Synopsis: Slipping By

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Courtesy: I. Sivebaek

Effective Viscosity of Confined Hydrocarbons

I. M. Sivebaek, V. N. Samoilov, and B. N. J. Persson

Published January 19, 2012

When a liquid lubricant is confined to a small space, the energy barrier against molecular rearrangements increases causing the liquid to behave more like a solid. Understanding the frictional properties of materials on molecular length scales—the field of nanotribology—is becoming increasingly important for reducing wear on micromachined parts and improving biomedical devices.

In a paper appearing in Physical Review Letters, Ion Sivebaek, at the Technical University of Denmark in Lyngby, and his colleagues report numerical simulations that may help understand how the properties of a liquid change when it is only a few molecules thick.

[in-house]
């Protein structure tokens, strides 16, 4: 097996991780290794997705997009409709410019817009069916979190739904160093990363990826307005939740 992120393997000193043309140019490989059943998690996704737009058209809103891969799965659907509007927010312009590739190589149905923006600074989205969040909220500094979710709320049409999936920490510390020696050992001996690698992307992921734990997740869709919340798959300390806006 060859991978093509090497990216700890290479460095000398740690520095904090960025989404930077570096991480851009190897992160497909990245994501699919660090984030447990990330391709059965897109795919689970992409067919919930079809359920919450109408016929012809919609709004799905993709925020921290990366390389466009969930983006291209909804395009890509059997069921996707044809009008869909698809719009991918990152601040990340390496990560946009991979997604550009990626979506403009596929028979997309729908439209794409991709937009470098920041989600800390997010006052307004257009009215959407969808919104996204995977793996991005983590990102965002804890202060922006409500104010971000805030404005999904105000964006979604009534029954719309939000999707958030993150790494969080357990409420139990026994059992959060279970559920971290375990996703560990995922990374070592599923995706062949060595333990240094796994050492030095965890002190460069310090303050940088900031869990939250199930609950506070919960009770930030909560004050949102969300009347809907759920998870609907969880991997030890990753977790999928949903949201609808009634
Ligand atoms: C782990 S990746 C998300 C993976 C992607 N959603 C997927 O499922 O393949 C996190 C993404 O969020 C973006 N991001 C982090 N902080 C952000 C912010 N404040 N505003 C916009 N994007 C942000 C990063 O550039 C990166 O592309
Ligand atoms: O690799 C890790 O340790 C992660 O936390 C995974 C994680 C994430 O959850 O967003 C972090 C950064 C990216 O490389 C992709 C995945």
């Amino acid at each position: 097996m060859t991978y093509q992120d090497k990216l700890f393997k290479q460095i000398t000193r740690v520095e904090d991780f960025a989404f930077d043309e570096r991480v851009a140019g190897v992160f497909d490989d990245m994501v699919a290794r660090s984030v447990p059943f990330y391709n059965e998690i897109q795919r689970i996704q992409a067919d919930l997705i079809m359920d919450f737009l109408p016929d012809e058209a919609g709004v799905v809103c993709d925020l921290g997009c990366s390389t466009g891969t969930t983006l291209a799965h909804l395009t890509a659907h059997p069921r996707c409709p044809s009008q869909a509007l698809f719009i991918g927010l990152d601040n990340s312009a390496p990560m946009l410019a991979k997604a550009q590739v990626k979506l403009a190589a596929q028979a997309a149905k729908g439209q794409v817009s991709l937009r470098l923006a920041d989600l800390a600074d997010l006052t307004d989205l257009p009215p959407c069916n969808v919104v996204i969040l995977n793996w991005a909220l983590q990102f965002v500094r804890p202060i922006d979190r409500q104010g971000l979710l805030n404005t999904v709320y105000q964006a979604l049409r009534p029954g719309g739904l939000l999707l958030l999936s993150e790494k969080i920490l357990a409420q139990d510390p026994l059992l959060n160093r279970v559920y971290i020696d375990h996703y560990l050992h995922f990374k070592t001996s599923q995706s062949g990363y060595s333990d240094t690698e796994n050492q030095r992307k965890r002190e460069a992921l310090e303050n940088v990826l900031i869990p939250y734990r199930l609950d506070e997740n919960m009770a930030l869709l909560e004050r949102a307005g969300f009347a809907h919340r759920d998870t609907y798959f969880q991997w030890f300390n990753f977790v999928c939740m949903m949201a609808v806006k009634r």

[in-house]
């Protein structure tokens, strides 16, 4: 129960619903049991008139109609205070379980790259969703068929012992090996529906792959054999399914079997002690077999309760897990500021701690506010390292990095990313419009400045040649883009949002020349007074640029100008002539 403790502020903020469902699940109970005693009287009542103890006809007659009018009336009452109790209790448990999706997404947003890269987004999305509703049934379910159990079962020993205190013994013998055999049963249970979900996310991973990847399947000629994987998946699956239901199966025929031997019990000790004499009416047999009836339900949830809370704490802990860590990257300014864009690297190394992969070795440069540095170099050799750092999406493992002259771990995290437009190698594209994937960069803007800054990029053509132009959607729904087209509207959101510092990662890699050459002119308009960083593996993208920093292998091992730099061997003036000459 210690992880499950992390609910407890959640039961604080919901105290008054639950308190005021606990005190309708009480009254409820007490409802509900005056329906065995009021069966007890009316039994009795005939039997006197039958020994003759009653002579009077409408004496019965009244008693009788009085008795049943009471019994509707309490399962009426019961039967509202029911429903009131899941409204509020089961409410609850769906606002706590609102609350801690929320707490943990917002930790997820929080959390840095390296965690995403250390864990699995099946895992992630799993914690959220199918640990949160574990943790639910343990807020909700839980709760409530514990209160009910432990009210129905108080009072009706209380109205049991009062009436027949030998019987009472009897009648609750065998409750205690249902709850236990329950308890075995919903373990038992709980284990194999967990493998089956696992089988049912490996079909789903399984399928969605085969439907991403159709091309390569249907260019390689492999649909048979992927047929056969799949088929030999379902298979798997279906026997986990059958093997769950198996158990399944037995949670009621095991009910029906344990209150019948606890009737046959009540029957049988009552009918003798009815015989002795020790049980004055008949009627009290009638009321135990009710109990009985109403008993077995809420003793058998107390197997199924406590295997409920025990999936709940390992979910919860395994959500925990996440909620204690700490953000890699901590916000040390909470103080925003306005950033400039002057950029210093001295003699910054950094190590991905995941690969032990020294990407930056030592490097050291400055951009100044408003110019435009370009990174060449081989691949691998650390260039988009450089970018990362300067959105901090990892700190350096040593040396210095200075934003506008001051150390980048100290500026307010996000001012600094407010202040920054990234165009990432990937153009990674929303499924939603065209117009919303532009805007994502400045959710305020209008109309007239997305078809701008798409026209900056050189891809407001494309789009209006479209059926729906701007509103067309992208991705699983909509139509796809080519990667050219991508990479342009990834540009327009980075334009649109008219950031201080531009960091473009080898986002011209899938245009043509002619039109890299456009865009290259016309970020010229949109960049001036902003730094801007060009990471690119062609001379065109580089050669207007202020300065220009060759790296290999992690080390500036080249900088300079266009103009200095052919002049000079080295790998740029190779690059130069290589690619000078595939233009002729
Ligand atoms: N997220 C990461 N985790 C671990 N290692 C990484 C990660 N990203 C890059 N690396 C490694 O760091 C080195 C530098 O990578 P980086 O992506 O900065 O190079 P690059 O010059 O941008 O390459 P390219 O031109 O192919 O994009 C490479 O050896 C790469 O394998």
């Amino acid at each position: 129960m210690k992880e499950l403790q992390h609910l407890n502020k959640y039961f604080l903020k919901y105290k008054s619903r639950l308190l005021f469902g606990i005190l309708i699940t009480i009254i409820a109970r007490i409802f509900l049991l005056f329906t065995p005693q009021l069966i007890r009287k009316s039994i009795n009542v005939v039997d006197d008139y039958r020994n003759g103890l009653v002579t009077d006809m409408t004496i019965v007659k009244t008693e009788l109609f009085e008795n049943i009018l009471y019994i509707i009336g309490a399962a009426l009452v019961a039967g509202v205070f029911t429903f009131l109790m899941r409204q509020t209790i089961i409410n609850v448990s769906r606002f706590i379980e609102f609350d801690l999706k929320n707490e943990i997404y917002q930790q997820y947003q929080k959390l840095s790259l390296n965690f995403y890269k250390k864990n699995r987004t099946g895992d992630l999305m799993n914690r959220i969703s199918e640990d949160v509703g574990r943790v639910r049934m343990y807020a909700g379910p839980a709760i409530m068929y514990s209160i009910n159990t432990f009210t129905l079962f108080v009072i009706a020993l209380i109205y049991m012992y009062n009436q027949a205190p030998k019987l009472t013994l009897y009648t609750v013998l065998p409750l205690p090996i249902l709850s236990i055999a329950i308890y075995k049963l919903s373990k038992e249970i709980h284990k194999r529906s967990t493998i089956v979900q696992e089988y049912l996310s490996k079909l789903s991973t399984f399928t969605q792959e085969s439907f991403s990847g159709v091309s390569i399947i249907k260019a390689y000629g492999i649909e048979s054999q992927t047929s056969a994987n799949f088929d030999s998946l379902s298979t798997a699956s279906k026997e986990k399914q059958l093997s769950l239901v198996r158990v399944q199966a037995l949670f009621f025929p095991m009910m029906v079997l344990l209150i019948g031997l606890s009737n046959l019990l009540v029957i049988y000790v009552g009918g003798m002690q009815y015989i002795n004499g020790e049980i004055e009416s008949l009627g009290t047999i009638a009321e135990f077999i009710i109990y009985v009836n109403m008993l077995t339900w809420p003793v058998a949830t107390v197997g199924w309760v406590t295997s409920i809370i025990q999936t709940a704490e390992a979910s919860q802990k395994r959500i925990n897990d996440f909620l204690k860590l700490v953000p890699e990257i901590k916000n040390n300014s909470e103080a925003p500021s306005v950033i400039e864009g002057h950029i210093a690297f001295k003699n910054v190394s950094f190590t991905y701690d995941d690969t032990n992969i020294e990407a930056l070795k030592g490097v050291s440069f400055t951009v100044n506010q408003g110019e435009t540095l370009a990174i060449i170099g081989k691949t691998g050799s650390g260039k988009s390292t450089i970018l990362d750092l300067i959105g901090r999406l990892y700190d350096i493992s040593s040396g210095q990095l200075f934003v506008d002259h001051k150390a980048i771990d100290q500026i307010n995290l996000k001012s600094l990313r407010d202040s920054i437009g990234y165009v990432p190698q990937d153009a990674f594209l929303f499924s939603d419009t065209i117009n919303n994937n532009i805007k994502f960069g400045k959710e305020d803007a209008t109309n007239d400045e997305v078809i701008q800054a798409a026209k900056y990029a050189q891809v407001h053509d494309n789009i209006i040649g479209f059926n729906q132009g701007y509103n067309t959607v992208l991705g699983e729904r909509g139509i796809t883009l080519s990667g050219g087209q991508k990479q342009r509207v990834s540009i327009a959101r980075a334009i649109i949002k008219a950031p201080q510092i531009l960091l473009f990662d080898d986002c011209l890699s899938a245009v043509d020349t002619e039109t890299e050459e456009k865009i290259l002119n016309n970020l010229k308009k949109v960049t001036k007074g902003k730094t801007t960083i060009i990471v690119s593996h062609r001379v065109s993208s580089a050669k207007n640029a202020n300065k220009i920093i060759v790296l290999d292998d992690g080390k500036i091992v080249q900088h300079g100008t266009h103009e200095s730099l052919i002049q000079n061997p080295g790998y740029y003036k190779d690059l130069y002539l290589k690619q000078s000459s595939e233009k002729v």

Sivebaek et al. apply molecular dynamics to calculate the effective viscosity of long hydrocarbon molecules confined to a 3-nanometer gap between a stationary surface and a block that can slide over it. The paraffinlike molecules are between 20 and 1400 carbon atoms in length, with the shortest molecule being roughly the length of the gap.

Experiments have shown that the effective viscosity of a lubricating layer has a power-law dependence on the shear rate. Sivebaek et al.’s simulations on alkanes confirm this relationship and predict how the friction of the molecules would evolve from being solidlike to liquidlike with increasing temperature. – Jessica Thomas

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